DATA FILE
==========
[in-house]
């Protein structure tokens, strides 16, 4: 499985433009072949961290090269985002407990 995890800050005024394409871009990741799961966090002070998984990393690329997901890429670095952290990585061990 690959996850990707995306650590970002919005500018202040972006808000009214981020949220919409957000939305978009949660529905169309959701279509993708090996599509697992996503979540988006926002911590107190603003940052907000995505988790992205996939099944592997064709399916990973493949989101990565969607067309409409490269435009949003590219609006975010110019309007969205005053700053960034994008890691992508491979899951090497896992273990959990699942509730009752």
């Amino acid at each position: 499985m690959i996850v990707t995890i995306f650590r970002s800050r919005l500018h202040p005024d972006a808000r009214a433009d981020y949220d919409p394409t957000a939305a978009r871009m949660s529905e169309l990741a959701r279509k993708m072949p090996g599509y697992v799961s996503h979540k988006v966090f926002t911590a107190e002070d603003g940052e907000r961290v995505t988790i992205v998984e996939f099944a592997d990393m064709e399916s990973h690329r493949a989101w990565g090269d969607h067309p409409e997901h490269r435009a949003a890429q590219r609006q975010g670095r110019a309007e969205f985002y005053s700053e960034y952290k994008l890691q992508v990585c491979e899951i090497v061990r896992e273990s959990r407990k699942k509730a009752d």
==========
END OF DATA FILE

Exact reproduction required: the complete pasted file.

[in-house]
């Protein structure tokens, strides 16, 4: 499985433009072949961290090269985002407990 995890800050005024394409871009990741799961966090002070998984990393690329997901890429670095952290990585061990 690959996850990707995306650590970002919005500018202040972006808000009214981020949220919409957000939305978009949660529905169309959701279509993708090996599509697992996503979540988006926002911590107190603003940052907000995505988790992205996939099944592997064709399916990973493949989101990565969607067309409409490269435009949003590219609006975010110019309007969205005053700053960034994008890691992508491979899951090497896992273990959990699942509730009752």
């Amino acid at each position: 499985m690959i996850v990707t995890i995306f650590r970002s800050r919005l500018h202040p005024d972006a808000r009214a433009d981020y949220d919409p394409t957000a939305a978009r871009m949660s529905e169309l990741a959701r279509k993708m072949p090996g599509y697992v799961s996503h979540k988006v966090f926002t911590a107190e002070d603003g940052e907000r961290v995505t988790i992205v998984e996939f099944a592997d990393m064709e399916s990973h690329r493949a989101w990565g090269d969607h067309p409409e997901h490269r435009a949003a890429q590219r609006q975010g670095r110019a309007e969205f985002y005053s700053e960034y952290k994008l890691q992508v990585c491979e899951i090497v061990r896992e273990s959990r407990k699942k509730a009752d």